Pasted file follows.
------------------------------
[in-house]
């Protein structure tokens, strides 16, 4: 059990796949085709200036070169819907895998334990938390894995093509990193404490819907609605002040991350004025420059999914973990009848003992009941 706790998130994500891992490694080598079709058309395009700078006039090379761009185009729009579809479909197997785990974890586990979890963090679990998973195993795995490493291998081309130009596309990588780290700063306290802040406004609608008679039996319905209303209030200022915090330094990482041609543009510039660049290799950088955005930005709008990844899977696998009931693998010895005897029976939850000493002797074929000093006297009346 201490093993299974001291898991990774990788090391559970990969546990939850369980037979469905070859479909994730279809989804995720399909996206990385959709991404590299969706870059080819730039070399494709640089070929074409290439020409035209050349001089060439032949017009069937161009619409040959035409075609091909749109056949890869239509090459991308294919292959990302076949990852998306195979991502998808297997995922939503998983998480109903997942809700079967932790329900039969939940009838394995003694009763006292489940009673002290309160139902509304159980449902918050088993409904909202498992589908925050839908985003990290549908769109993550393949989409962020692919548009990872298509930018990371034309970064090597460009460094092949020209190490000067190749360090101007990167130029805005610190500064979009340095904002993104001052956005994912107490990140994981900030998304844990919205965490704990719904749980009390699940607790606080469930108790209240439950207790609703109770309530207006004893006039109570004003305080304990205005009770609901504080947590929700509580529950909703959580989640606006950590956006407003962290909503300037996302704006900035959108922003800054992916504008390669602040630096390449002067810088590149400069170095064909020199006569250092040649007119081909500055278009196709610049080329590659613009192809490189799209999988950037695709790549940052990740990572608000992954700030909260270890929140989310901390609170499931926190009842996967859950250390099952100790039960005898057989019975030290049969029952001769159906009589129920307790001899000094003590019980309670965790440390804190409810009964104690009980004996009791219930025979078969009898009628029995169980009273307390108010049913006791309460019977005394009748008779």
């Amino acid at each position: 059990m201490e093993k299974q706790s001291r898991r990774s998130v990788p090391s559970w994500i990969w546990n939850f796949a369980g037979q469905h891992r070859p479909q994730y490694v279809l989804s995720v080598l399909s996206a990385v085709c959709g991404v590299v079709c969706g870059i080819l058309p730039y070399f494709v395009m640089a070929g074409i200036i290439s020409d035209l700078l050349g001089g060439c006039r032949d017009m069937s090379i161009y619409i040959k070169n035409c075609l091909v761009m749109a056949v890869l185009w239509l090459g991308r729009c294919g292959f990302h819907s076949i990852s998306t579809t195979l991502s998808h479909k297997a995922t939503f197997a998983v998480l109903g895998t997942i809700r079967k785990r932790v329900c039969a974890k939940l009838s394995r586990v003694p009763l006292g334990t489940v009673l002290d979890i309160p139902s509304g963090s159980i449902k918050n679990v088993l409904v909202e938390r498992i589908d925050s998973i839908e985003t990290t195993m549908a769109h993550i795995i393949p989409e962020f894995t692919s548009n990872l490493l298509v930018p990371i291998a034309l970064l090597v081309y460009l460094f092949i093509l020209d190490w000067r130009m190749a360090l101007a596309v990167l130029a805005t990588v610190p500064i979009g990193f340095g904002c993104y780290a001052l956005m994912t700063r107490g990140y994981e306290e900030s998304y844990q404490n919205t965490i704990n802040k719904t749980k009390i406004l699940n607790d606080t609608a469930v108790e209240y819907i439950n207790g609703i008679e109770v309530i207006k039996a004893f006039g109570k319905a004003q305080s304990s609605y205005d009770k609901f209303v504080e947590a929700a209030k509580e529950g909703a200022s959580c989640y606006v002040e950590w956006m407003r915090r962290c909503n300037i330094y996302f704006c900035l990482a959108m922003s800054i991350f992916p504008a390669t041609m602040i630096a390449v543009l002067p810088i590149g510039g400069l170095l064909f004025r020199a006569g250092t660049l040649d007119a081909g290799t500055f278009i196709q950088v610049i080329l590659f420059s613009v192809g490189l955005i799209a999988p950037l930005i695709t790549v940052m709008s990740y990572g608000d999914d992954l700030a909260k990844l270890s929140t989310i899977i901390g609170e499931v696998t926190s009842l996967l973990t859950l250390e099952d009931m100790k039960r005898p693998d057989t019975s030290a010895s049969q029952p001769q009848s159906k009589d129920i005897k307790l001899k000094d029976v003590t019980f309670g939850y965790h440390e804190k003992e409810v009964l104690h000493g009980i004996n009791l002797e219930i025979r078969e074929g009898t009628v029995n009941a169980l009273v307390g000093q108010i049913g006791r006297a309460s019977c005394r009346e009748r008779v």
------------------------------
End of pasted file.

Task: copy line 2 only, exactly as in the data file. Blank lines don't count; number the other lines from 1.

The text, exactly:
């Protein structure tokens, strides 16, 4: 059990796949085709200036070169819907895998334990938390894995093509990193404490819907609605002040991350004025420059999914973990009848003992009941 706790998130994500891992490694080598079709058309395009700078006039090379761009185009729009579809479909197997785990974890586990979890963090679990998973195993795995490493291998081309130009596309990588780290700063306290802040406004609608008679039996319905209303209030200022915090330094990482041609543009510039660049290799950088955005930005709008990844899977696998009931693998010895005897029976939850000493002797074929000093006297009346 201490093993299974001291898991990774990788090391559970990969546990939850369980037979469905070859479909994730279809989804995720399909996206990385959709991404590299969706870059080819730039070399494709640089070929074409290439020409035209050349001089060439032949017009069937161009619409040959035409075609091909749109056949890869239509090459991308294919292959990302076949990852998306195979991502998808297997995922939503998983998480109903997942809700079967932790329900039969939940009838394995003694009763006292489940009673002290309160139902509304159980449902918050088993409904909202498992589908925050839908985003990290549908769109993550393949989409962020692919548009990872298509930018990371034309970064090597460009460094092949020209190490000067190749360090101007990167130029805005610190500064979009340095904002993104001052956005994912107490990140994981900030998304844990919205965490704990719904749980009390699940607790606080469930108790209240439950207790609703109770309530207006004893006039109570004003305080304990205005009770609901504080947590929700509580529950909703959580989640606006950590956006407003962290909503300037996302704006900035959108922003800054992916504008390669602040630096390449002067810088590149400069170095064909020199006569250092040649007119081909500055278009196709610049080329590659613009192809490189799209999988950037695709790549940052990740990572608000992954700030909260270890929140989310901390609170499931926190009842996967859950250390099952100790039960005898057989019975030290049969029952001769159906009589129920307790001899000094003590019980309670965790440390804190409810009964104690009980004996009791219930025979078969009898009628029995169980009273307390108010049913006791309460019977005394009748008779």